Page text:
A walk-off single by Hector Sanchez propelled the San Francisco Giants past the Miami Marlins on Saturday afternoon. Miami, despite Saturday’s hiccup in extra innings, still owns a 2-1 advantage in this four-game set that will conclude Sunday.
The Giants will send Matt Cain to the mound, and the Marlins will counter with Nathan Eovaldi, who’s made just one start in 2013.
Cain has recovered from his late season woes to compile a 1.31 ERA over his last three starts. He held the San Diego Padres to just two runs over seven innings in his most recent outing. In 11 lifetime starts against the Marlins, Cain is 4-3 with a 3.00 ERA. He allowed just three runs in 14.2 innings against the Fish in 2012.
Eovaldi returned on June 18 after missing more than two months with shoulder inflammation that started in Spring Training. In six innings against the Arizona Diamondbacks, he allowed just two runs on three hits.
Scouting Nathan Eovaldi
Eovaldi is a hard thrower. Plain and simple.
Against the Diamondbacks on June 18, his average fastball was 97.7 miles per hour, and he toped out at 99.7 MPH. OK, not quite Gerrit Cole, Stephen Strasburg or Matt Harvey-fast, but they’re within fractions of a MPH.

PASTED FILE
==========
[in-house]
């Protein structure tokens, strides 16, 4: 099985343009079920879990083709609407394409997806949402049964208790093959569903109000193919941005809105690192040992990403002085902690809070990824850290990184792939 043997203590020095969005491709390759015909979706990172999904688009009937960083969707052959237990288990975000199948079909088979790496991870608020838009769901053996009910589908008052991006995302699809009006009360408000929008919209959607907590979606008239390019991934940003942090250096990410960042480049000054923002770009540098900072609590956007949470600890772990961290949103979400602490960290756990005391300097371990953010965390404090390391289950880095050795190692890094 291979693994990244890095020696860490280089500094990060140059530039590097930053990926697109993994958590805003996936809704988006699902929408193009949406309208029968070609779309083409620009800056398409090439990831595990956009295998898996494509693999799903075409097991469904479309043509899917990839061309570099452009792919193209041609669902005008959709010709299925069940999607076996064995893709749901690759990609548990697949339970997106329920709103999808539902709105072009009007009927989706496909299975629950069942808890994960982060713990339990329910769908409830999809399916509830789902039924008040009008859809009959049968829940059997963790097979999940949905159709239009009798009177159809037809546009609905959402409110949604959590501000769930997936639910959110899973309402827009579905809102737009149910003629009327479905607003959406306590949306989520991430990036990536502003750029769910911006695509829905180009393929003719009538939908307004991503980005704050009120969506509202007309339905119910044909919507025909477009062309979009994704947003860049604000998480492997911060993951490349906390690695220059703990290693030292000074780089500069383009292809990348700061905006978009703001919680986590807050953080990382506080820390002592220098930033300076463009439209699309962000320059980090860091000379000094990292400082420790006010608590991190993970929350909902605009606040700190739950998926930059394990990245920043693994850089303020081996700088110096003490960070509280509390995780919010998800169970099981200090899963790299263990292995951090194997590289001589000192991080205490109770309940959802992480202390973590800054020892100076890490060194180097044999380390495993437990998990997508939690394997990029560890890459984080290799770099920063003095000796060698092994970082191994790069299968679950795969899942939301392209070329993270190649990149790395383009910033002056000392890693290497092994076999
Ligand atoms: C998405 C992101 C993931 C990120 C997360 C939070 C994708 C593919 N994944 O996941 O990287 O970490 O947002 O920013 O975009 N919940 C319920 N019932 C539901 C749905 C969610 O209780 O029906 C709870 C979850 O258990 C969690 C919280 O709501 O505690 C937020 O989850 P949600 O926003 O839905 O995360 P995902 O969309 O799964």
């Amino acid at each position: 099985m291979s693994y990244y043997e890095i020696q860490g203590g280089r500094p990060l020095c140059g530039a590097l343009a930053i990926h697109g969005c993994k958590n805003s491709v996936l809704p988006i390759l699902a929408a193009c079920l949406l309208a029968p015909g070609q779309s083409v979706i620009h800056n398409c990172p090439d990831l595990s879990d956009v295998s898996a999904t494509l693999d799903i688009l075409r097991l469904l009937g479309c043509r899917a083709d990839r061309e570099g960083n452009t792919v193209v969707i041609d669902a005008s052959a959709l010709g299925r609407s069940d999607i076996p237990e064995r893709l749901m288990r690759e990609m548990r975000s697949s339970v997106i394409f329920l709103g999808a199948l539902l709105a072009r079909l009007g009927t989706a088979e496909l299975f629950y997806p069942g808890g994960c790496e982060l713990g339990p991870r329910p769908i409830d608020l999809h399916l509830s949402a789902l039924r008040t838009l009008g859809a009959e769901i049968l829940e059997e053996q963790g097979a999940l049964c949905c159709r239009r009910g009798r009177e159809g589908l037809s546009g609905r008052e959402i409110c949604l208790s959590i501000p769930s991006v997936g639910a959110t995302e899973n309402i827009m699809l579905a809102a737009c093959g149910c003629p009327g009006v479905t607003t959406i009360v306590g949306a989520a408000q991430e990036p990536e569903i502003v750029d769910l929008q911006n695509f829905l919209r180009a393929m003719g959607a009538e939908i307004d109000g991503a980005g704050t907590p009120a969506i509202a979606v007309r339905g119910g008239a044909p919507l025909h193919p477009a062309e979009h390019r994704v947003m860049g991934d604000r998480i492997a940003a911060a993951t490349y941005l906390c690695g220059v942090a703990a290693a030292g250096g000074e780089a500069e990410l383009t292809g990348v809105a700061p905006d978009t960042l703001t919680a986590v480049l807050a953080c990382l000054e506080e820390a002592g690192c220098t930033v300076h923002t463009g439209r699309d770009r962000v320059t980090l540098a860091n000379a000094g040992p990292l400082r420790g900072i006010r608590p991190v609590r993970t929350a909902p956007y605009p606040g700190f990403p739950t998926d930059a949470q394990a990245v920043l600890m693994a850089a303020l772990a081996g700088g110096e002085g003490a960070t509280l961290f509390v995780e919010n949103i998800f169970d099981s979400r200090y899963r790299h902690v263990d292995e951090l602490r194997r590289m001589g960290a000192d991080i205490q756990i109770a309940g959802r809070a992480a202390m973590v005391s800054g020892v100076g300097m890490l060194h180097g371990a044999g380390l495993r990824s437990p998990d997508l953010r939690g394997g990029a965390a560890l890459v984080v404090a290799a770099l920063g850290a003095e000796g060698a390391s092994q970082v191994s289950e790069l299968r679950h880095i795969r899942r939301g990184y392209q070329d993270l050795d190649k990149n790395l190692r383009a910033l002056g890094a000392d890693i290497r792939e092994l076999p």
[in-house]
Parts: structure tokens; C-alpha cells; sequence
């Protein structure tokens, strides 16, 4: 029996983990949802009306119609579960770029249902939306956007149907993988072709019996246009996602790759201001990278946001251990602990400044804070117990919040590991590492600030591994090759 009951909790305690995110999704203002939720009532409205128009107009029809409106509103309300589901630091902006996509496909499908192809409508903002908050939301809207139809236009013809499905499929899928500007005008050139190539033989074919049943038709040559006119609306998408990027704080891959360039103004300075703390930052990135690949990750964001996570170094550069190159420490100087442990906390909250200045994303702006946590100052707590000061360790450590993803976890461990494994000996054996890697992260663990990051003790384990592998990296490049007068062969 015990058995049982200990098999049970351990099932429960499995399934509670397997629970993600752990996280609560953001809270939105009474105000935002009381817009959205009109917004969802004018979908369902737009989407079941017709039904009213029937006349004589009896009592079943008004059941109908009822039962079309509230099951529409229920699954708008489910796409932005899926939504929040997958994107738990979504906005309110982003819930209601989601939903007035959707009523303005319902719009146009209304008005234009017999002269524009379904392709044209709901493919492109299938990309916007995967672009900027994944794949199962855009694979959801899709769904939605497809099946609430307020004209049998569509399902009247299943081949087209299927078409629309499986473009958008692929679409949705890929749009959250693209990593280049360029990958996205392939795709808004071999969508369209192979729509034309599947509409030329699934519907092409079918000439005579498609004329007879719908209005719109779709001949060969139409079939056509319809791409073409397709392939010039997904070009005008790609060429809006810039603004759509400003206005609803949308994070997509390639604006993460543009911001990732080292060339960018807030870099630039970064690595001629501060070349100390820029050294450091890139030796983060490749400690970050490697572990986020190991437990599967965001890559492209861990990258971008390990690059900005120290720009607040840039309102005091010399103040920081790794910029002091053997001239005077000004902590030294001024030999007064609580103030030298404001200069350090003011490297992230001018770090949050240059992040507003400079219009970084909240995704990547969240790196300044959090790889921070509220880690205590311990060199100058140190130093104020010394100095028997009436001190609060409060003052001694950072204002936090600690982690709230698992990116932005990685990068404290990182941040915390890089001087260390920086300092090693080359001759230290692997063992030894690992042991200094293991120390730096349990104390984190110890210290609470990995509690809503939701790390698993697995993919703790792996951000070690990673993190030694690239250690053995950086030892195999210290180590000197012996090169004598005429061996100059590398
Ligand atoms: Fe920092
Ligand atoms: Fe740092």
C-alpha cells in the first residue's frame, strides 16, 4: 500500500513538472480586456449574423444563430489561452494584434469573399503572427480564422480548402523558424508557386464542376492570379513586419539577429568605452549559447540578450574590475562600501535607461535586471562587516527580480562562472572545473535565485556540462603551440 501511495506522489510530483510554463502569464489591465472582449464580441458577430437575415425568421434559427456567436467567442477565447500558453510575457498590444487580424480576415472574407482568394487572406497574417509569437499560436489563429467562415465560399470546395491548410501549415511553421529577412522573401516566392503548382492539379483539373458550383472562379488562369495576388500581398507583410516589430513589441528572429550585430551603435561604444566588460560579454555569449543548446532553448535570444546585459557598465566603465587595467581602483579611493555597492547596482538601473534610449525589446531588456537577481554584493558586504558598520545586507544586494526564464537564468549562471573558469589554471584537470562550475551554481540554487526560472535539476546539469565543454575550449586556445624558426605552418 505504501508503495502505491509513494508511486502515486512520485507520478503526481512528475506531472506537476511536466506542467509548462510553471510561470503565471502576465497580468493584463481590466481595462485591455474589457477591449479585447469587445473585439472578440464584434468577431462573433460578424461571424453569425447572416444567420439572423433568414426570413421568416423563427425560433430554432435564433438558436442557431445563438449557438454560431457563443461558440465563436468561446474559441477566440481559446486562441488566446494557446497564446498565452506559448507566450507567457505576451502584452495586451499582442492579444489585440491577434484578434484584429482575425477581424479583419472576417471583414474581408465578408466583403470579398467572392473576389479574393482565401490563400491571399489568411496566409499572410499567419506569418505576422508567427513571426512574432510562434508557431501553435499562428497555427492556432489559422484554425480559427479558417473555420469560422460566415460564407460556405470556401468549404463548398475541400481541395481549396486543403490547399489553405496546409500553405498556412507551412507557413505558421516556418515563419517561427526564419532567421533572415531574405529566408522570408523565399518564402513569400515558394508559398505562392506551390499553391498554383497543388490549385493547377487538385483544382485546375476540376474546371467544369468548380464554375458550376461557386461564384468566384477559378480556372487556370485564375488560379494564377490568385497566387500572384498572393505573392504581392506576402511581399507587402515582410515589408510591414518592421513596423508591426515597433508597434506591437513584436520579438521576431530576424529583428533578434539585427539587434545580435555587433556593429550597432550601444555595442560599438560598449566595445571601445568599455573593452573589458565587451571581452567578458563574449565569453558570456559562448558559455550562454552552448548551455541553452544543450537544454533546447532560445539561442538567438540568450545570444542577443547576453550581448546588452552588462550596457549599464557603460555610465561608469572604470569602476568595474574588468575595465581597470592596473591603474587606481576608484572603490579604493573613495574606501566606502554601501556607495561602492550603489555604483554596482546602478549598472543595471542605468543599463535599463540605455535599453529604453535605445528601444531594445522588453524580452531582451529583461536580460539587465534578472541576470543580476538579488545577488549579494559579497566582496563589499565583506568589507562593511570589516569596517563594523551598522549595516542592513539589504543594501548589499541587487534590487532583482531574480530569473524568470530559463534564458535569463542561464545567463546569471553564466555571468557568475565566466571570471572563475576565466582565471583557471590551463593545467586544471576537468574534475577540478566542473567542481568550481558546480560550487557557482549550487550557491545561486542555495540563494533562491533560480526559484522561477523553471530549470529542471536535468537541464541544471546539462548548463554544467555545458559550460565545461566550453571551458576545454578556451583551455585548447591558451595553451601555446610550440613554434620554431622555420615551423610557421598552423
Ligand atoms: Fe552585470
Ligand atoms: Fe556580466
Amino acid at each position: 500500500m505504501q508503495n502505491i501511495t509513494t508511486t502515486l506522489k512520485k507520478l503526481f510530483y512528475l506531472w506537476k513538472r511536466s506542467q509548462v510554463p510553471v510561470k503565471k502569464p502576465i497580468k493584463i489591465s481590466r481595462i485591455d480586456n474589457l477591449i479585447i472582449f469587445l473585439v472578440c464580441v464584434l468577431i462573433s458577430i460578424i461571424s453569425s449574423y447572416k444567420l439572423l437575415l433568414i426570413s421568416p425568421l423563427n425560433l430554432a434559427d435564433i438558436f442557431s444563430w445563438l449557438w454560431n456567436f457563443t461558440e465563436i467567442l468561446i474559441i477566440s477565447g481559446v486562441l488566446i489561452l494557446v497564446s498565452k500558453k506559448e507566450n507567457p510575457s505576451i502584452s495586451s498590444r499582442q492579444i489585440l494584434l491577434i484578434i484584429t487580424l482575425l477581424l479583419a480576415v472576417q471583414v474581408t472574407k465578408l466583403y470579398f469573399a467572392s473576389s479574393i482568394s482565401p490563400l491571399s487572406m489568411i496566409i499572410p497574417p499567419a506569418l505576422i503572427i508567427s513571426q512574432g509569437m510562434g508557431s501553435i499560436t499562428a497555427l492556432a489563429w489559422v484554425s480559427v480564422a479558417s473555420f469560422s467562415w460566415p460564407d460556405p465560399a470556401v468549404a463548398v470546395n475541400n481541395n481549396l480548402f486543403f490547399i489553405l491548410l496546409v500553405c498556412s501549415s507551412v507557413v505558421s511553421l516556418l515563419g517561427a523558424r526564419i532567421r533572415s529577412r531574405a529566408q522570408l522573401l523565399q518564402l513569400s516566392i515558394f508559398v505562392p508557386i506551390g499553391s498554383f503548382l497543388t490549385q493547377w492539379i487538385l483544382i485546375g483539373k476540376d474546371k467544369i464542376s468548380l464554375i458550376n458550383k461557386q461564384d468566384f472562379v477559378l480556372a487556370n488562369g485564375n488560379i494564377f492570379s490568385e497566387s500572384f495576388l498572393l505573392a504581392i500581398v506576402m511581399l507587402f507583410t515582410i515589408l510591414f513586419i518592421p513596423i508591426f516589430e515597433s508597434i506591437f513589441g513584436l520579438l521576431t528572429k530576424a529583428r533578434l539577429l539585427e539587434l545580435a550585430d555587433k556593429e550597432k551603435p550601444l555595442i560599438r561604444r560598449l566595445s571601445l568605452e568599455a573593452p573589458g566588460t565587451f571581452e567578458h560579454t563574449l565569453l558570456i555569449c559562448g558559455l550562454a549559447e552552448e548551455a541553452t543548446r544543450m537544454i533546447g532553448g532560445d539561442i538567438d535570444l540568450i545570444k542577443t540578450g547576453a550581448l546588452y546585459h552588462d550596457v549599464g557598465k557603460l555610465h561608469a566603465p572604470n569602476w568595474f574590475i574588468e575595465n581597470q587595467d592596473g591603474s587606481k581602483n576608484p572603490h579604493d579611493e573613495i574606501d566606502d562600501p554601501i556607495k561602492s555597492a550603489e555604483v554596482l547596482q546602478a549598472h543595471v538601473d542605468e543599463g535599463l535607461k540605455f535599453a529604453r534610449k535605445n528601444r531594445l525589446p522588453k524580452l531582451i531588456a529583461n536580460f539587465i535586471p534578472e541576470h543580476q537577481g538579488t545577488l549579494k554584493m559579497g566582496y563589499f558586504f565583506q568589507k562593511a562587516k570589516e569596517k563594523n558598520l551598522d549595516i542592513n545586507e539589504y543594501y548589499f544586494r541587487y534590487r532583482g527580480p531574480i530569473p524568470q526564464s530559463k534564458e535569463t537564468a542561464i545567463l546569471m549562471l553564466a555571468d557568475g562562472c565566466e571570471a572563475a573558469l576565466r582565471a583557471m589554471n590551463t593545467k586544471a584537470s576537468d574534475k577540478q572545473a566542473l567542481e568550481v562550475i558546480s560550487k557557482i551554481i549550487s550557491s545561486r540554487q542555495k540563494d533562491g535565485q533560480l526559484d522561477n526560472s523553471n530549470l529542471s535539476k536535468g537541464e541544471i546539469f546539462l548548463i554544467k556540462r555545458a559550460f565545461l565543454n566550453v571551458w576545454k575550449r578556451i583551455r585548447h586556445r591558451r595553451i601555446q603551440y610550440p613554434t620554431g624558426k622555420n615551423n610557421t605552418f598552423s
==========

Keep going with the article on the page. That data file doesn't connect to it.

Eovaldi’s fastball garnered eight whiffs in 53 pitches, which is how many swing throughs Harvey garnered in his 13-strikeout effort against the Atlanta Braves on the same day. Except Harvey threw 62 fastballs while Eovaldi threw 53, as I alluded to above. Yes, it’s just one start, but the comparison does provide some perspective.
Perhaps Eovaldi’s uprising in velocity is an outlier. He did have more than two months to rest his inflamed arm, after all, and Brooks Baseball clocked his average fastball at 94.89 MPH in 2012. That’s still better than the norm, but unless he proves otherwise, his first start of 2013 seems to be the outlier.
As you drool over those lofty velocity readings, consider that opponents hit a robust .355 off Eovaldi’s fastball in 2012. The small sample size rule doesn’t apply either. The speed is good for show, but hardly useful as it’s ineffective.
Outside of the fastball, Eovaldi mainly uses a sinker and slider. Both pitches were successful for him in 2012, yielding averages of .252 and .157, respectively. He throws his slider about 18 percent more to righties than lefties, but his sinker is thrown equally to both lefties and righties.